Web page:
Reference: “Detection: Shedding Light on the Early Universe — JWST/NIRSpec Confirmation of z>12 Galaxy” by Benjie Wang, 冰洁王, Seiji Fujimoto, Ivo Lappé, Lukas J. Furtak, Tim B. Miller, David J. Seaton, Adi Zittrain, Hakim Atiq, Rachel Besançon, Gabriel Brammer, Joel Leja, Pascal A. Osch, Sedona H. Price, Irina Chemerinska, Sam E. Cutler, Pratika Dayal, Peter van Dokkum, Andy de Golding, Jenny E. Green, Y. Vodamoto, Gaurav Khullar, Vasiliy Kokorev, Danilo Marchesini, Richard Pan, John R. Weaver, Katherine E. Whitaker and Christina C. Williams, November 13, 2023, Astrophysical Journal Letters.
In addition to Penn State, the team includes researchers from the University of Texas at Austin, Swinburne University of Technology in Australia, Ben Gurion University of the Negev in Israel, and Ben Gurion University of the Negev in Israel. Yale UniversityUniversity of Pittsburgh, Sorbonne University in France, University of Copenhagen in Denmark, University of Geneva in Switzerland, University of Massachusetts, University of Groningen in the Netherlands, Princeton UniversityWaseda University in Japan, Tufts University, and the National Laboratory for Optical and Infrared Astronomy (NOIR) Research.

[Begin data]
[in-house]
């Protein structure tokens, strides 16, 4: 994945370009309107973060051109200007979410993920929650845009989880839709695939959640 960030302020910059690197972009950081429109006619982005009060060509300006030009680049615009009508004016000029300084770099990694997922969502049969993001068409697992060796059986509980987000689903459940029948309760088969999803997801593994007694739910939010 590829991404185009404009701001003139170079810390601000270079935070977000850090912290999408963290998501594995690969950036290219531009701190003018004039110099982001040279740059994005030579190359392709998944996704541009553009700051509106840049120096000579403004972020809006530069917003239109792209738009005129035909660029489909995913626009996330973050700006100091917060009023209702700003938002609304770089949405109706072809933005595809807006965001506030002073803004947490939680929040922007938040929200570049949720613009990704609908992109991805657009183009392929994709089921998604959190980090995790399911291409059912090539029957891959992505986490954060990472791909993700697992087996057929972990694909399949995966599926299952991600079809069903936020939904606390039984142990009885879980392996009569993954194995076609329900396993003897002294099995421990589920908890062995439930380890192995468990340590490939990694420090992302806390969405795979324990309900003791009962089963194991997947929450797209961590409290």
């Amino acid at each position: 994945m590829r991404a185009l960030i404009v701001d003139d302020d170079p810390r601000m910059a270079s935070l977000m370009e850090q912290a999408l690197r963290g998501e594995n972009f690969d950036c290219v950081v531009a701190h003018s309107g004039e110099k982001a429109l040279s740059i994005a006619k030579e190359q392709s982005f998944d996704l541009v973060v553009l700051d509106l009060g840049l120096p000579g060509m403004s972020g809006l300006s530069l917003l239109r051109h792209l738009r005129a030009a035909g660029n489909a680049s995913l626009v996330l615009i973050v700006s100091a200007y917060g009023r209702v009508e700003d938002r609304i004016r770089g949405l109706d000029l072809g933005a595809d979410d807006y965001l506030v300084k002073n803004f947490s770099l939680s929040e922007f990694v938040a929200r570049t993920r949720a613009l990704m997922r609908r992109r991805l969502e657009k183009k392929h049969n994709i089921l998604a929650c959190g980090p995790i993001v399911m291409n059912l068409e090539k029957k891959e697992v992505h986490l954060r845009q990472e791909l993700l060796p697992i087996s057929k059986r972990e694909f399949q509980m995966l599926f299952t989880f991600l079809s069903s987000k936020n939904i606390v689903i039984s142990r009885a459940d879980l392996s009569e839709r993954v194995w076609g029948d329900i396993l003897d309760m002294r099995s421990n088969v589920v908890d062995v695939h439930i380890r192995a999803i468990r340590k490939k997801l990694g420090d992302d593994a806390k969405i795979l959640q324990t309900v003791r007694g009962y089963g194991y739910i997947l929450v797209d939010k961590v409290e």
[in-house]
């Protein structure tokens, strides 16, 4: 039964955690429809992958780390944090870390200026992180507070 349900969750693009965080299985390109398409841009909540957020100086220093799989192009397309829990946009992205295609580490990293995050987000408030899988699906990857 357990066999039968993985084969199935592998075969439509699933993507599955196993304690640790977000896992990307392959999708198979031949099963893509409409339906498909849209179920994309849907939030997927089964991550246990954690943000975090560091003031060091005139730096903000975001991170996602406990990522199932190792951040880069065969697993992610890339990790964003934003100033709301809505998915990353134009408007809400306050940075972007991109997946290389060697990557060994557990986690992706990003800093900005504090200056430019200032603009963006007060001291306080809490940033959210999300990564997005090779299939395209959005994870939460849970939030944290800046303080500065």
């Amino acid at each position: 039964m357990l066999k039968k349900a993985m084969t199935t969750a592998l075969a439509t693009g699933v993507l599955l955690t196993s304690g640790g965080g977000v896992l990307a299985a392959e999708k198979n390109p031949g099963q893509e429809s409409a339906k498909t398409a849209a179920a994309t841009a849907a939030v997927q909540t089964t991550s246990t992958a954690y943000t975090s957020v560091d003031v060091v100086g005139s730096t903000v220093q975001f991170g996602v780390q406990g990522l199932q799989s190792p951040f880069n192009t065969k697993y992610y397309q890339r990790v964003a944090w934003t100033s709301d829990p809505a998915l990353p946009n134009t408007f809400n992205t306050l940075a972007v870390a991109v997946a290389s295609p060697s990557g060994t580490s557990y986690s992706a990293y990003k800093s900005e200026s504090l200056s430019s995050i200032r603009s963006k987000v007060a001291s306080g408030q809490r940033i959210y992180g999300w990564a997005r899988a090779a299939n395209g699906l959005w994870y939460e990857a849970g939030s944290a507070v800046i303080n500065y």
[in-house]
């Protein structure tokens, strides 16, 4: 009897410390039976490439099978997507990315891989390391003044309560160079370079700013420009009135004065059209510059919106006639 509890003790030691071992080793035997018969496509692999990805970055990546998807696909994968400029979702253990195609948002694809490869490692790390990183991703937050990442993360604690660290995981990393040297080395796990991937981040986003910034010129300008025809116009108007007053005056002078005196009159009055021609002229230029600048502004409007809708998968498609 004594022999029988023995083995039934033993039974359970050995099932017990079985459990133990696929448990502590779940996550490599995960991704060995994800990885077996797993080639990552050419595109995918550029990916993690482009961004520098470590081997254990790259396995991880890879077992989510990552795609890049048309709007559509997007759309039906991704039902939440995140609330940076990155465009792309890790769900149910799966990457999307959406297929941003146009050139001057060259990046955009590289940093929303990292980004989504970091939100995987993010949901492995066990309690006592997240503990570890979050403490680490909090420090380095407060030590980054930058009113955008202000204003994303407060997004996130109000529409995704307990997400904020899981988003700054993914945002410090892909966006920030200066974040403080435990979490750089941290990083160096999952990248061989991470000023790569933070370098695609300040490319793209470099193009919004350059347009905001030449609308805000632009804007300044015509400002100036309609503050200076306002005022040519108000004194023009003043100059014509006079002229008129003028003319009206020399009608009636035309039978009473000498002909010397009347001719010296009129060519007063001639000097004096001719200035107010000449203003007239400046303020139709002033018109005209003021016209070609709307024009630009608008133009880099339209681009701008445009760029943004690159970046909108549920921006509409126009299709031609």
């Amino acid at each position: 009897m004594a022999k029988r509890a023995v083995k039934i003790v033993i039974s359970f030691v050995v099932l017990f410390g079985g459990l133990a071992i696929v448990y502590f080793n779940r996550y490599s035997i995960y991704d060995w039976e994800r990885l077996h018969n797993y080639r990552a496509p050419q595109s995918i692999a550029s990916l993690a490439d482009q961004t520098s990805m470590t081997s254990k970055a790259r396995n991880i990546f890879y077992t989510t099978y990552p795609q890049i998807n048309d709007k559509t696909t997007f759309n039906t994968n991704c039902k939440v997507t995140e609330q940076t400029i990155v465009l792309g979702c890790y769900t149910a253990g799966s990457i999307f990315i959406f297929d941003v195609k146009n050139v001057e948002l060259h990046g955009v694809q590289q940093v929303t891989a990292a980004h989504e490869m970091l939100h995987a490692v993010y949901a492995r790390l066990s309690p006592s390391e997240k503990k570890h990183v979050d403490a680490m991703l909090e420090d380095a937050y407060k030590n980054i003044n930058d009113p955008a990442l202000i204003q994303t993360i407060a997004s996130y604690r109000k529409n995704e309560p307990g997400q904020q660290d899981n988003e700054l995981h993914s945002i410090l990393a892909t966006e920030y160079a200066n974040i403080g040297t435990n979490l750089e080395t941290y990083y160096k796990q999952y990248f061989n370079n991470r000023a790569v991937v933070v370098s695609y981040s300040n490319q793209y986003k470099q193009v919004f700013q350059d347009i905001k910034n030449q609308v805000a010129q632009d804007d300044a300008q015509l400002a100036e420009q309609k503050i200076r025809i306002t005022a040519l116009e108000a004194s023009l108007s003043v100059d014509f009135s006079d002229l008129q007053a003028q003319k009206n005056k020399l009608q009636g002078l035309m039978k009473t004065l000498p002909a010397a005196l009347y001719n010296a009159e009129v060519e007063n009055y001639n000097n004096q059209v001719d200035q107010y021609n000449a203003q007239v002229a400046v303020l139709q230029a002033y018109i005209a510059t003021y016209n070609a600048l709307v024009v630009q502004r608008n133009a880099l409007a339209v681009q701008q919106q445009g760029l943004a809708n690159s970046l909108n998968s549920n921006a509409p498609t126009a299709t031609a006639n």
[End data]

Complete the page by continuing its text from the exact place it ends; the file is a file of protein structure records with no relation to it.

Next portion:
This work was supported by NASA, the US-Israel Bi-Science Foundation, the US National Science Foundation, the Israeli Ministry of Science and Technology, the French National Center for Space Studies, the French National Institute of Geosciences and Astronomy, and the Research Center. The Foundation for the Advancement of Science, the Netherlands Research Council, the European Commission and the University of Groningen in joint funding of the Rosalind Franklin Program, the National Astronomical Observatory of Japan, and the NOIR Laboratory.